Helen Nys. HEAD OF CHIlDCARE PRACTICE
I am one of three practice managers: the other two cover educational psychology and educational welfare. Previously, these would have been line-management roles but, in the new multi-disciplinary teams, the senior line managers can be from any discipline.
In the early consultations, a suggested model was for front-line teams to be managed in the same way. But the challenge came back that we needed to remember how these roles actually work in practice.
In social work, front-line managers often go to court. Social workers were saying: 'If my line manager is an education welfare officer, how can they support me? They're not going to have the professional experience and knowledge to back me up.' It was the same message from the others. Educational psychologists were worried about statementing and EWOs about their court cases. So we decided to have front-line managers from the same professional group. Team leaders and group managers can be from an discipline.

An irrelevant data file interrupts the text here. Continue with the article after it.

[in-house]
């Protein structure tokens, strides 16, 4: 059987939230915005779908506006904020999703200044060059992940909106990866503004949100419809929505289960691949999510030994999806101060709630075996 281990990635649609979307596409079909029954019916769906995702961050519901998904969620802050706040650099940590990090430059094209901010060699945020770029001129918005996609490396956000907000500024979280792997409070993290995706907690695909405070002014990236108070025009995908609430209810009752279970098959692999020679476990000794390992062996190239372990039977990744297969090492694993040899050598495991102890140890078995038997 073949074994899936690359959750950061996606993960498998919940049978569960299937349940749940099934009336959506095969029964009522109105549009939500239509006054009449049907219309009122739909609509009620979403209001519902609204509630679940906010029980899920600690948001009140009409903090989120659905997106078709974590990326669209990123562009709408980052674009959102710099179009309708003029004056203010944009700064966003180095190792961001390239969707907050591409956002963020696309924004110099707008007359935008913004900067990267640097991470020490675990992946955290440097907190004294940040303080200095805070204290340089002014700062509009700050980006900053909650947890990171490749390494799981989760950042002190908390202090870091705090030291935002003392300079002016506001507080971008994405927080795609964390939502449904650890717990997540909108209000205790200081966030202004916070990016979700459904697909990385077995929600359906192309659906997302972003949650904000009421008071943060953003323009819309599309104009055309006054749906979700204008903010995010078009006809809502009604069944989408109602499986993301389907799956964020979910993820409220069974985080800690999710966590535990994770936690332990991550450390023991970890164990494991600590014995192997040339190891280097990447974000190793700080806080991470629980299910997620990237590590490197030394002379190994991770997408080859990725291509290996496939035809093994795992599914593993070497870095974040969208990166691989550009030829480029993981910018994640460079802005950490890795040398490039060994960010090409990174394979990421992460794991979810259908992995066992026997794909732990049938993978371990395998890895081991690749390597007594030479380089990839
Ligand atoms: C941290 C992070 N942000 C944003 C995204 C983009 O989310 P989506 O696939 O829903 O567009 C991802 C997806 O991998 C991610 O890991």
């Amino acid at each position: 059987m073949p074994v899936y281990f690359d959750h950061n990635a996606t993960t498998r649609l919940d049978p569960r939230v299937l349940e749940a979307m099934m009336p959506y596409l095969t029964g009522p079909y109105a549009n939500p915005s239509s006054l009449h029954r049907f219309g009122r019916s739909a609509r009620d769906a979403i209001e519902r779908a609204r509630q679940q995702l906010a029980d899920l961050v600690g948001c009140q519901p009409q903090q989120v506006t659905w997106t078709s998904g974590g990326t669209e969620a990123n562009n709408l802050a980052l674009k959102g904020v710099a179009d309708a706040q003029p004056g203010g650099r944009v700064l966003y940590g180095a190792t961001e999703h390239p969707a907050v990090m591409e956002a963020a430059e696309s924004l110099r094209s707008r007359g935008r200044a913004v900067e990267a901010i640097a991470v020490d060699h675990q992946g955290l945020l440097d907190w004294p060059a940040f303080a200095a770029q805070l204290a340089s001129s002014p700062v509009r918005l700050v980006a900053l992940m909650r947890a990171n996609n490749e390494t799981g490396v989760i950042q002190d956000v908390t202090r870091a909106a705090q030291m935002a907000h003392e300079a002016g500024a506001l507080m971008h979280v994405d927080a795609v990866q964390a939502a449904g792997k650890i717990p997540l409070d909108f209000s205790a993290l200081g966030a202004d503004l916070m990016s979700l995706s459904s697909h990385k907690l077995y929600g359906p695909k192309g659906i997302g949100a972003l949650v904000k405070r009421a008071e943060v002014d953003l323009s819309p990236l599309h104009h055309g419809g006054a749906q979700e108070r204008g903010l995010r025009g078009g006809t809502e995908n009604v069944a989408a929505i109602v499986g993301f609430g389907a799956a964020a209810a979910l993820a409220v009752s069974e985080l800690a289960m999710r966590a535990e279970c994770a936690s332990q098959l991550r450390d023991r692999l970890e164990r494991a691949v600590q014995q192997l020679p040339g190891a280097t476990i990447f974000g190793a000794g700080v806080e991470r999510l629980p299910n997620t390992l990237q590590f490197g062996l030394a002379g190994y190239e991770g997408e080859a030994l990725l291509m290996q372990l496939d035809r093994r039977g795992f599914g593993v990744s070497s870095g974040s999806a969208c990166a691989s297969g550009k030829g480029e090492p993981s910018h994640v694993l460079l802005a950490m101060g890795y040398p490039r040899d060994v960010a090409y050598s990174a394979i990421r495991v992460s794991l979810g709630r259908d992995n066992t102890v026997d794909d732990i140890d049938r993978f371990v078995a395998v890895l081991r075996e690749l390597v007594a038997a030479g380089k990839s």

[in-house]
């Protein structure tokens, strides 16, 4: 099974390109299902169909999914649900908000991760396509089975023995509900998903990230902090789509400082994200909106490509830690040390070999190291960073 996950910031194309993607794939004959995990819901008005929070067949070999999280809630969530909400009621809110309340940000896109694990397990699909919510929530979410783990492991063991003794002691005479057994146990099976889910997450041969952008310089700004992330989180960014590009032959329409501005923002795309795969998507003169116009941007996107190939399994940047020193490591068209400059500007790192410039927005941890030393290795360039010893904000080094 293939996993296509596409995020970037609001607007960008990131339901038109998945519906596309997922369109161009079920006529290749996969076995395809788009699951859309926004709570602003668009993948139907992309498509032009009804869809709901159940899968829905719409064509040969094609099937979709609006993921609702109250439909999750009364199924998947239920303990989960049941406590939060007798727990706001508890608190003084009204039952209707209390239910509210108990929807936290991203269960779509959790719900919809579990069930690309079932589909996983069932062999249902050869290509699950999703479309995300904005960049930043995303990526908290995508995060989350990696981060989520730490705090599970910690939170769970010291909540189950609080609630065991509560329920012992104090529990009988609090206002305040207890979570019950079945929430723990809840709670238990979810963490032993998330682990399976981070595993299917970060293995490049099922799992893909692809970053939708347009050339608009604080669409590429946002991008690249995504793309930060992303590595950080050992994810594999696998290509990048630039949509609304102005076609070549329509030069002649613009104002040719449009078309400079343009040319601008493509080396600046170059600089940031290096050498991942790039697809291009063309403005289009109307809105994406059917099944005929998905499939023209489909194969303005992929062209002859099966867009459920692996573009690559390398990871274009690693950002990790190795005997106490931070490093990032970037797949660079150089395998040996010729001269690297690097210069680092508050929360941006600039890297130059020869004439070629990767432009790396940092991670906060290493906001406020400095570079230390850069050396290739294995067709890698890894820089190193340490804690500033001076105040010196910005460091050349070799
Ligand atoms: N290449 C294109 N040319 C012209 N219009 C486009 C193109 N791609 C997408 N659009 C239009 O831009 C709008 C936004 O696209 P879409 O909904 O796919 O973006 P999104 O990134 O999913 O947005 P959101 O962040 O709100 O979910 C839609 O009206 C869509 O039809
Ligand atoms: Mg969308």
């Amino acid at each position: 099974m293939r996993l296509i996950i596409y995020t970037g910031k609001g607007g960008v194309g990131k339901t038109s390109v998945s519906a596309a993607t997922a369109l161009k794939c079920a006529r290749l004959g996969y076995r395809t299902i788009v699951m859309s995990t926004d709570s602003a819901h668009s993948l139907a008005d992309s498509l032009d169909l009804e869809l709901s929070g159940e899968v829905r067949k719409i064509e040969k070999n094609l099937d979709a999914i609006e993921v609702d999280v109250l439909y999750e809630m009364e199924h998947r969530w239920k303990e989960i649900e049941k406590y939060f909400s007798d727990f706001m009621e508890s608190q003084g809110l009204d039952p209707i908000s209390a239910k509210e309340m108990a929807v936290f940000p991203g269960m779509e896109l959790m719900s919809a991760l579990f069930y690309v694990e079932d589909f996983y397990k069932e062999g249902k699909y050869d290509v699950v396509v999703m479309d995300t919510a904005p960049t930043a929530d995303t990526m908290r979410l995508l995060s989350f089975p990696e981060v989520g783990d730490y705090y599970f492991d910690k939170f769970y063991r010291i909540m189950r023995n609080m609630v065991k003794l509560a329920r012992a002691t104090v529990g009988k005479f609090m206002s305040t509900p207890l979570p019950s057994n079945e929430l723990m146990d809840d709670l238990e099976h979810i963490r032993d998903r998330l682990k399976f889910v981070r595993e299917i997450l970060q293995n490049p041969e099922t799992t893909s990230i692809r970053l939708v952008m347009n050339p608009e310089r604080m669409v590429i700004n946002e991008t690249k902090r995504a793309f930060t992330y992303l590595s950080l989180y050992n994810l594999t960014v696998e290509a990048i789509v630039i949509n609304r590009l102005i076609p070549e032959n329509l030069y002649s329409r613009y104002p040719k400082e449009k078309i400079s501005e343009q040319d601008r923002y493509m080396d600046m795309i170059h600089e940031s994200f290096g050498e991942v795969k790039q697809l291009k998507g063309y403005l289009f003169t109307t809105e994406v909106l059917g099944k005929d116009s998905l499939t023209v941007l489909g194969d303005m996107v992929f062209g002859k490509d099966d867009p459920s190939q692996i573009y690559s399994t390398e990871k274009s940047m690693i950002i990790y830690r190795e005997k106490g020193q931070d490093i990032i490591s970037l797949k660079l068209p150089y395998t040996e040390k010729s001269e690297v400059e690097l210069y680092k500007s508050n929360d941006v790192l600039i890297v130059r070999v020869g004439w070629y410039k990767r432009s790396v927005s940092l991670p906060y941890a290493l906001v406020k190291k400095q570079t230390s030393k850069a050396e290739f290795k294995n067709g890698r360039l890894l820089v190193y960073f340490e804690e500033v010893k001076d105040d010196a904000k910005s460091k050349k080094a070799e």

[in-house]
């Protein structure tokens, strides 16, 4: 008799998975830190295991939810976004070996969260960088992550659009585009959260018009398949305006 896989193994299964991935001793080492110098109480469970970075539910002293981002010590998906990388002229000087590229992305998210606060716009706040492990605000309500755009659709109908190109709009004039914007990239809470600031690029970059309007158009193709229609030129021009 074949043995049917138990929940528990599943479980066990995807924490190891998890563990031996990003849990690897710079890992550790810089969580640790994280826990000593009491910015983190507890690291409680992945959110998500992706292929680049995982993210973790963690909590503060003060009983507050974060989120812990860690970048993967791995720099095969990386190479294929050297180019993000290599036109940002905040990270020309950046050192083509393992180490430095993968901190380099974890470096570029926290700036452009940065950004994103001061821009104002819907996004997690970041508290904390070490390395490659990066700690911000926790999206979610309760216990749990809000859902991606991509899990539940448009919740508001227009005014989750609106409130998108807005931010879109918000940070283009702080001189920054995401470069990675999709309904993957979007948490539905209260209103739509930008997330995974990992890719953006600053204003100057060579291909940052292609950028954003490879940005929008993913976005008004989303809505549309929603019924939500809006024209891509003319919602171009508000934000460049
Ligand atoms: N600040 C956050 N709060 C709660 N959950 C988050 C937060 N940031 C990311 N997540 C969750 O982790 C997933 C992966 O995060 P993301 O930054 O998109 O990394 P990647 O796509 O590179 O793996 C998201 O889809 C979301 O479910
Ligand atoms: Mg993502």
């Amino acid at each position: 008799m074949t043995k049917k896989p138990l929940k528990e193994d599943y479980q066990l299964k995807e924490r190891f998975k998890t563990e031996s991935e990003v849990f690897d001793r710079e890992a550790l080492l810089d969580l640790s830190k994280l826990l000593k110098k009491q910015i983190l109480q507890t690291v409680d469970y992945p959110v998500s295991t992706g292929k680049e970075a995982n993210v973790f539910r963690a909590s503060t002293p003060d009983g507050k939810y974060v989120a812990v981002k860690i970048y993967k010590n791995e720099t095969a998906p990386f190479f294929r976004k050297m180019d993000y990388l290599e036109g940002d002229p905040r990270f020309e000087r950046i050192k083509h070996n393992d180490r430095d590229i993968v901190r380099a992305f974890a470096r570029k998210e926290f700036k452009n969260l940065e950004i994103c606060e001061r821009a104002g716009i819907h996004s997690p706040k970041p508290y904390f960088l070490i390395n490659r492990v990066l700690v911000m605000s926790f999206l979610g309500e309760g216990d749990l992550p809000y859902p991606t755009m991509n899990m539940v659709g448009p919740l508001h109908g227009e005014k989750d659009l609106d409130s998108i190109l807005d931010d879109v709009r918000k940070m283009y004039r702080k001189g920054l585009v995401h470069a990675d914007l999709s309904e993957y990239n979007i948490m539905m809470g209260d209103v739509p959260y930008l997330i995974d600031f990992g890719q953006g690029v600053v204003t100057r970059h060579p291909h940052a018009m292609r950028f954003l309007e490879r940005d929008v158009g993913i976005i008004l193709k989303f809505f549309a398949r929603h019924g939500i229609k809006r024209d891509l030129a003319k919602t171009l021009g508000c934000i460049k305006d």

There's a possibility that the professional groups could end up being isolated, which leads to the need for practice managers.
The majority of staff are keen. But there have been anxieties, especially among EWOs, who were concerned that they would be swamped by the other professionals and expected to take on the role of social worker - understandable given the national shortage.
For schools, the challenge is to see the relevance of this to their job. Our main thrust has been supporting schools in helping children in care, but I've come across examples where a looked-after child has been excluded and the Children Schools and Families social worker turns up at the appeal and argues against the school. That can cause tension.
There's also a need to ensure standards across the quadrants. We aim to do things the same way, but there is potential to pilot developments in one, spreading the ideas that work to the others.
Interview Phil Revell